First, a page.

Sore Eyes? Let NVDA Screen Reader Proof Your Docs (freeware)

Written by Lamont Wood

Screen readers aren’t just for the visually-impaired. Our Lamont Wood reviews the free screen reader NVDA, freeware that will help you rest your eyes and reduce typos. It’ll read docs to you. Here’s how to do it. aNewDomain review. — Screen readers aren’t just for the visually-impaired. Maybe your eyes are tired. Maybe you’re too tired to go on proofreading a long document. As writers know, reading text aloud helps you find too-long sentences and missing words your eyes skipped. Having your text read to you is even better. This is a review of NVDA, a free screen reader utility that’s perfect for screen reading and document proofing, too. Here’s how to use it.

Now, I know that Microsoft Windows has Narrator built in. It will read screen text and announce new dialog boxes and read their contents, too. To find it, hit Start >>All Programs >> Accessories >> Ease of Use. But I don’t find Narrator stable enough for my needs. So I settled on the screen reader NVDA, which is free.

NVDA — short for Non-Visual Desktop Access — comes from a non-profit group in Australia. It’ll proofread docs in Word. And its controls are more consistent and reliable than what Narrator offers. If you like it, the developer says you can contribute to the cause. Optional donations start at $30.

NVDA’s default reading voice is reminiscent of a heavily-modified bicycle horn — it’s so heavily modified that you can barely make out an Australian accent. But there is a list of canned male and female voice personalities you’re able to choose from. I found the female voices to be slightly clearer.

The whole thing is proof that “personality architect” really will be a viable job of the future, as my colleague David Michaelis pointed in his Worry Not About the Bot: Rad Jobs of the Future piece.

Also in NVDA, there is a voice called klatt2, presumably from the 1951 and 2008 films “The Day the Earth Stood Still.” That’s the movie where the humanoid alien hero is Klaatu.

In the movie, the now-semi-familiar line, “Klaatu barada nikto” was used. Basically, upon the protagonist’s death, the female lead had to say this line to a powerful robot to prevent it from retaliating and destroying Planet Earth. Someone built an entire language around that one phrase. But I digress.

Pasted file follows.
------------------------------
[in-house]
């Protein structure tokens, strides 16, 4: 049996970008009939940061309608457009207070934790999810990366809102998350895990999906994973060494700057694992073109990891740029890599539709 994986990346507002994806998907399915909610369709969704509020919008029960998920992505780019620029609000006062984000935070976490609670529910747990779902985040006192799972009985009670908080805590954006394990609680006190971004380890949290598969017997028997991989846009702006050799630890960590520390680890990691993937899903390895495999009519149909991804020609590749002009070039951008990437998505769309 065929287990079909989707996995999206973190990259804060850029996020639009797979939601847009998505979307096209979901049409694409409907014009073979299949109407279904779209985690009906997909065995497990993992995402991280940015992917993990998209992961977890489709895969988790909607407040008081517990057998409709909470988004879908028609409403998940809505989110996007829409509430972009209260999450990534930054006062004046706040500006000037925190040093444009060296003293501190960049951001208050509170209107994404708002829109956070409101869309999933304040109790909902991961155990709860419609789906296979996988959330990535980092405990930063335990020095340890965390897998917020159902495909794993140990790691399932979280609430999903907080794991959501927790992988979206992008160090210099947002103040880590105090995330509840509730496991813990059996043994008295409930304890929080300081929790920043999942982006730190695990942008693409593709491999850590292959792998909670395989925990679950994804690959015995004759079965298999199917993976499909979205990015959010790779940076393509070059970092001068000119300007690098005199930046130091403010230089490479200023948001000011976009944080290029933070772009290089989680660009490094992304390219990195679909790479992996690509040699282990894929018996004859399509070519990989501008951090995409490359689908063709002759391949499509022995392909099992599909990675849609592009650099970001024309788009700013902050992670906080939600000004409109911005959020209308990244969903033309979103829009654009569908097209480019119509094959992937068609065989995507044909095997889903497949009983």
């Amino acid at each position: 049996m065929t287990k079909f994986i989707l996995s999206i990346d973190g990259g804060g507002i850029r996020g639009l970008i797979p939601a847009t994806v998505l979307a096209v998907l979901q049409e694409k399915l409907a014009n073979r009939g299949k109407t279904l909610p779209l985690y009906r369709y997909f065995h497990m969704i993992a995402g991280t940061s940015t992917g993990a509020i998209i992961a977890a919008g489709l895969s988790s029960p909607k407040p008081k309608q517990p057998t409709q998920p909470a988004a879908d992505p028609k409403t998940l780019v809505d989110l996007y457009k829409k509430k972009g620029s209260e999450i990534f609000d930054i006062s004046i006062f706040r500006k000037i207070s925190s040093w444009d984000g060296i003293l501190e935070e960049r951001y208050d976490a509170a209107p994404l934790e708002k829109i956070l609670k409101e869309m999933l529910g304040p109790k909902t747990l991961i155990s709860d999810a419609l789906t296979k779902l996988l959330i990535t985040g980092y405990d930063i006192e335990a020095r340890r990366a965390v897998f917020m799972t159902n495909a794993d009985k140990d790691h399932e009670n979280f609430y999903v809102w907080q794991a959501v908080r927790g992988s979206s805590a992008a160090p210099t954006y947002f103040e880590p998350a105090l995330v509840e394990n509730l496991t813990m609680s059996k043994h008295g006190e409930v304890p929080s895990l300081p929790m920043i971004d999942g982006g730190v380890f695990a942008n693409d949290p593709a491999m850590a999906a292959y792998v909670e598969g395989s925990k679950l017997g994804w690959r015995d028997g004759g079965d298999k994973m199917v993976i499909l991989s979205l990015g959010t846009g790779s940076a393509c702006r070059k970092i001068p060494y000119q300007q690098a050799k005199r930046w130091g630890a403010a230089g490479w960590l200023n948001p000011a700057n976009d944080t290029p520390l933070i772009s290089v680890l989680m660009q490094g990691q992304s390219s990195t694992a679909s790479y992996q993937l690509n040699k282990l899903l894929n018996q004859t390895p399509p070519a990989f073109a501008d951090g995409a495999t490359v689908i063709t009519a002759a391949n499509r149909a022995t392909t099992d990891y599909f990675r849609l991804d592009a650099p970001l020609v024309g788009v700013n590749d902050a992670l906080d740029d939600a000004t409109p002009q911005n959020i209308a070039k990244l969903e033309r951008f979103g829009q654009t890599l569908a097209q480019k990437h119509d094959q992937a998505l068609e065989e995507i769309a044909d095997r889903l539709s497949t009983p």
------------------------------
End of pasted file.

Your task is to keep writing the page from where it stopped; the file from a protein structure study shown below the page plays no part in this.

The NVDA program also lets you choose from a list of languages, including United States English and Scottish English, plus North, West Midlands, West Indies and Received Pronunciation English. The subtleties were lost on me. At any rate, the program will pronounce words in docs written in several dozen non-English languages, too.

Dig into the Preferences menu and you’ll discover a choice of synthesizers. The default one is eSpeak, a famously-compact open-source package that produces that bicycle horn voice I mentioned. If you choose the alternate Microsoft Speech API, the result is an almost-genuine female voice that is much clearer than anything you can cook up using the default synthesizer. If you’re a polyglot, steer clear of the voice personality called Microsoft Anna. That’s the same voice that the Windows built-in screen reader Narrator uses. You get no foreign languages — no Urdu, no Greenlandic, nada, nicht.

In NVDA you’ll want to get familiar with other commands that control speed, inflection, pitch and so on. For proofreading you’ll want it to go slow — and you ought to set it to pronounce most punctuation. Full warning, though: It pronounces a period as “dot,” an exclamation point as a “bang,” and an apostrophe as a “tick,” but you can change those and other settings if you don’t want to go full old-style copy editor.

NVDA , like most screen reader software, was designed to let visually-impaired people use PCs. So that means that it has a lot of features of little interest to a person who is not blind. Unless you are, you won’t need it to do such tasks as reading the contents of the clipboard on command, or reading the time display or the title of a current document. But it’s good to know those features are there if you’re like me and people ask you to recommend good, free screen readers that do work well for the visually-impaired.

If you try NVDA — and you should, it’s free — and find you want better voices or other capabilities, there are plenty of expensive, serious screen reader packages on the market. Two I recommend are Florida’s JAWS (Job Access With Speech) from Freedom Scientific or Indiana-based  GW Micro‘s Windows-Eyes. Prices for both start at $895, which is quite a long way from free.

For what it’s worth, yes, I have used JAWS for proofreading. It was like driving a limo to deliver newspapers. The synthetic voice was eerily good , though its emotionless, perfectly-pronounced words felt disconnected to me. I’d recommend you pay the extra money for it only if you’re visually-impaired enough to need such a high-end screen reader, or economically well endowed enough not to care about parting with $895 or more. For my daily proofing needs, NVDA is just the ticket.

For, I’m Lamont Wood.

Cover image: Wikimedia Commons

Based in San Antonio, Texas, Lamont Wood is a senior editor at He’s been covering tech trade and mainstream publications for almost three decades now, and he’s a household name in Hong Kong and China. His tech reporting has appeared in innumerable tech journals, including the original BYTE (est. 1975). Email Lamont at or follow him @LAMONTwood.